Why Grover Norquist Is Wrong About Taxes
What most conservatives have a hard time accepting is the fact that, once taxes exist, a decision not to tax x as everything else is taxed has the same effect as taxing x and sending a federal check to x (or the owners of x) equal to the sum of the tax bill paid.
A great example of this sort of intellectual confusion in action is the recent sturm und drang surrounding the tax credit provided to oil refineries for using ethanol. The tax credit saves refineries from having to pay $5.7 billion in federal taxes in 2011, but the exact same thing could be accomplished by eliminating the deduction and cutting a $5.7 billion check from the federal treasury to reward refineries for using ethanol. To complain about federal handouts – as ATR tends to do – while supporting tax breaks for the ethanol production – a position initially taken by ATR this spring – is to make a fetish of form over function.
A great point made in simple language. Listen carefully to the sound of nobody in the GOP acknowledging this simple truth.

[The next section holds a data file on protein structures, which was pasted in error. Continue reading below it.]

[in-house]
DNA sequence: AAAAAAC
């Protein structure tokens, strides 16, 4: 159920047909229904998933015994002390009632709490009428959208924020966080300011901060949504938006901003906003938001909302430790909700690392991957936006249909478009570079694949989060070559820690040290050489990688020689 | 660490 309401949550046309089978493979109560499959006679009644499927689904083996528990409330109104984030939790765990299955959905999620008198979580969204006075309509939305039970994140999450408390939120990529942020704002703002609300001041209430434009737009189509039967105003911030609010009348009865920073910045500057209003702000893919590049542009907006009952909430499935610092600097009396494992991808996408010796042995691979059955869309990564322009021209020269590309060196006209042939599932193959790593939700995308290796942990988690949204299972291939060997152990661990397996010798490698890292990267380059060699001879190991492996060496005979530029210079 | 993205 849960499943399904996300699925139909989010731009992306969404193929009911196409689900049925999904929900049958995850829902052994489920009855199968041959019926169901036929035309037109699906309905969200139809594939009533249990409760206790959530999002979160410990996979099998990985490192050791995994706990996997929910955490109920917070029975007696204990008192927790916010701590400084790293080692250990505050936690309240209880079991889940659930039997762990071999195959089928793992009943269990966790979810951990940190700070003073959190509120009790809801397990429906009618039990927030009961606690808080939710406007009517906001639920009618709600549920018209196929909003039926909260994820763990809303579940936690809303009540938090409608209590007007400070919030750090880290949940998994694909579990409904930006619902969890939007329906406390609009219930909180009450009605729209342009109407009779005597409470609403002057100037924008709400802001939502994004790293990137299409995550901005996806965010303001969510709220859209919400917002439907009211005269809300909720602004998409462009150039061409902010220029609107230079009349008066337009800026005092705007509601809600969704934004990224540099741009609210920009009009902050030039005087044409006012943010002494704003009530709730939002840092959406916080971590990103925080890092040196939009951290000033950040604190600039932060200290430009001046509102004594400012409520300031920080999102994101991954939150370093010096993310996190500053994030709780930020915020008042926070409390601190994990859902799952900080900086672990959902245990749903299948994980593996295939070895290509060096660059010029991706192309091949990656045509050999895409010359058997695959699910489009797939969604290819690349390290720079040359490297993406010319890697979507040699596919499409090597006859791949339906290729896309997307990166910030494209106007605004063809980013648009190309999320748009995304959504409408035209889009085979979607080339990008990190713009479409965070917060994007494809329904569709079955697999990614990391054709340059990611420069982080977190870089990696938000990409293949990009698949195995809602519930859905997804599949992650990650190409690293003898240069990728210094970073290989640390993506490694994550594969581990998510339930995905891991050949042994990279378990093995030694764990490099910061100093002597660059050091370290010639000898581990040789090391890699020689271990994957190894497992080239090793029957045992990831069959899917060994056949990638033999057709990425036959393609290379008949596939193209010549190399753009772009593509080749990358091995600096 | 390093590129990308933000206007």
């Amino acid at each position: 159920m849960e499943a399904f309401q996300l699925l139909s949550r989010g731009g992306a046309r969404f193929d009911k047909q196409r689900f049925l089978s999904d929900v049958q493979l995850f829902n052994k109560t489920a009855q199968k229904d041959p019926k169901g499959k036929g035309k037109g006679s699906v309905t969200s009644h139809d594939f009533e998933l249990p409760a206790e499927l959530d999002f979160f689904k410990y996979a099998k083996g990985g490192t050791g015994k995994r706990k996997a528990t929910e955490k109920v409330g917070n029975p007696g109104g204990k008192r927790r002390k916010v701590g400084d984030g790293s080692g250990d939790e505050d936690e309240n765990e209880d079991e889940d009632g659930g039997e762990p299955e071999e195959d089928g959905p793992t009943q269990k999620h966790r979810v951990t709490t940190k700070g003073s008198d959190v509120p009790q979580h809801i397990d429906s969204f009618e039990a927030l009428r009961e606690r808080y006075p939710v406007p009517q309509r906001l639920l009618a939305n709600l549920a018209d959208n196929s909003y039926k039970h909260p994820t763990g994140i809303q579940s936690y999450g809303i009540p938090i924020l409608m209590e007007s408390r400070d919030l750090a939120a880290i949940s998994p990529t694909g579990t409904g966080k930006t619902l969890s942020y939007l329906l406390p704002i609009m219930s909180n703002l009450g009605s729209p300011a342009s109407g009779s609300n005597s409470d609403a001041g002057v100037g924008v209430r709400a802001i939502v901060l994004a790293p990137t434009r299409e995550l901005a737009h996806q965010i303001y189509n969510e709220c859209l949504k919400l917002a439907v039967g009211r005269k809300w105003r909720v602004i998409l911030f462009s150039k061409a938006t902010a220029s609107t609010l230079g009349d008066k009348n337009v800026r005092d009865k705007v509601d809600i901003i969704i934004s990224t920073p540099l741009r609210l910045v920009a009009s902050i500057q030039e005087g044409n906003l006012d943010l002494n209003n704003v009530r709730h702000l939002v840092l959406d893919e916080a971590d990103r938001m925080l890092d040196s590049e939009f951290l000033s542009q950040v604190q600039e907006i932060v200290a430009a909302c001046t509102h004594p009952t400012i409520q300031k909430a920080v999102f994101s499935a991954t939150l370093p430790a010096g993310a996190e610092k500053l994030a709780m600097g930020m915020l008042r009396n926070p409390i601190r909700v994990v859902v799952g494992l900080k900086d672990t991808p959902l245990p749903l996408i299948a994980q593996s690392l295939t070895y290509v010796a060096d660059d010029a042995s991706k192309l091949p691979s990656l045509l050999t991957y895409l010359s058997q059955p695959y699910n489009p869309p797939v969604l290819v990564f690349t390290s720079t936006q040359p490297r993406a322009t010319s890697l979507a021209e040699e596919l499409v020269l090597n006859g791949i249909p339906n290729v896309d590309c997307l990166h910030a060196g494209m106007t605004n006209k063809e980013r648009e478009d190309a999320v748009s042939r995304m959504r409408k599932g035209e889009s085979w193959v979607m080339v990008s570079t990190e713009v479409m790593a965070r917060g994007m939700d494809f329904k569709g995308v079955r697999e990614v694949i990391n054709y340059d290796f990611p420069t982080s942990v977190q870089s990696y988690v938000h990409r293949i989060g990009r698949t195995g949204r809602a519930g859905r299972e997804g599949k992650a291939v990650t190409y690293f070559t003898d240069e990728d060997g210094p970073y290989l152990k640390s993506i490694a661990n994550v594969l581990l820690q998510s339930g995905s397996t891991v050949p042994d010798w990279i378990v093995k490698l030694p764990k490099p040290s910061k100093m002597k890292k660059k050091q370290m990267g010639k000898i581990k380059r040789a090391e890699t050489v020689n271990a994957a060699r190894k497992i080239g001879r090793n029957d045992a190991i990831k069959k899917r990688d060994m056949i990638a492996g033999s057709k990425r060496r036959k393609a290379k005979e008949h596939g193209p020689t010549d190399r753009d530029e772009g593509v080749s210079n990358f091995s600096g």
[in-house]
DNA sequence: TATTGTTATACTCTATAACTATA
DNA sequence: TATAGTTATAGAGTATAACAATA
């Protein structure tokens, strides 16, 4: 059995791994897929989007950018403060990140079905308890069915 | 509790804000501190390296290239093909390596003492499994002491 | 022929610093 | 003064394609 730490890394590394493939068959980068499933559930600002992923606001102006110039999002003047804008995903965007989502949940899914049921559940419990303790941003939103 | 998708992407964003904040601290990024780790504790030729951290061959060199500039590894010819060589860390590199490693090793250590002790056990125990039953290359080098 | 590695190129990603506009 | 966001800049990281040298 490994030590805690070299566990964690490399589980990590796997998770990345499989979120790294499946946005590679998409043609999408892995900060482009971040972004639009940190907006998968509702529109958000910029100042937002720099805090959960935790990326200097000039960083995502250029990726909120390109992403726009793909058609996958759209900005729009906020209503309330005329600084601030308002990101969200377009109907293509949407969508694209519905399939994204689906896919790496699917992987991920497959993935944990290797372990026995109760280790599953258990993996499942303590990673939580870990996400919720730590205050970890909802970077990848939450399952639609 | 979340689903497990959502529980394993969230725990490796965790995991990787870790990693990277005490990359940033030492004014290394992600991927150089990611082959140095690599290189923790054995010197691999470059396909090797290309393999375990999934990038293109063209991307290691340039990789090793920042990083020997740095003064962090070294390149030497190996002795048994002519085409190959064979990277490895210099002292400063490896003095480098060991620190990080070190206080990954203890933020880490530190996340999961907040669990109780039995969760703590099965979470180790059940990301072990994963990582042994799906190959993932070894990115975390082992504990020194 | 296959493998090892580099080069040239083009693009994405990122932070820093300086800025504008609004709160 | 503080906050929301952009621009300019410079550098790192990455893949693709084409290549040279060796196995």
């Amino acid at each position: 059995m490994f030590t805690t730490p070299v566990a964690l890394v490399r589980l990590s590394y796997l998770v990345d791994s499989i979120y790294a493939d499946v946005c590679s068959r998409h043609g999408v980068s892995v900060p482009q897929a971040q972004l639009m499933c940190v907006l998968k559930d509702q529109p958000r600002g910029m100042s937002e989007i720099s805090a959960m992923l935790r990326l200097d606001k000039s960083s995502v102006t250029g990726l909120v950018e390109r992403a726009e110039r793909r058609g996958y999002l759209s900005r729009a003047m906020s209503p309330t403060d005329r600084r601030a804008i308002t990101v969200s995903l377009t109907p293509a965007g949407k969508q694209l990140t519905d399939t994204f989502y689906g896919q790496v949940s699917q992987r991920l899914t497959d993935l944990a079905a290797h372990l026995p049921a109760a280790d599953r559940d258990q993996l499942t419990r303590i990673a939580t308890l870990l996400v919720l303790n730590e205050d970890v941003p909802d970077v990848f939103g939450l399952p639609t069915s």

Regulation is another, less transparent, way to alter economic outcomes. Again, take ethanol for example. The tax credit given to refineries for using ethanol has become increasingly unpopular, so Congress is considering repeal. But Congress has also enacted a regulation mandating the use of ethanol in gasoline (12.6 million gallons in 2011). Repeal of the tax credit would cease the flow of dollars to oil refineries, but the bulk of the economic distortions caused by government support for ethanol would remain.
And following is the icing on the cake of this destruction of the silly ATR “no taxes” stance:
One might counter that, as imperfect as it is, a political focus on tax revenue at least has the virtue of allowing straightforward, easy monitoring of the political class. At worst, holding the line on taxes is a necessary but insufficient step towards less government.
But that’s not so. NYU law professor Daniel Shaviro persuasively demonstrated in the pages of Cato’s Regulation magazine some years ago how the Bush tax cuts in 2001-2003 actually increased, not decreased the size of government. That’s because they had no impact on government spending, which rocketed under the Bush administration.
The tax cuts were simply a decision to buy government services with a credit card rather than with cold, hard, cash.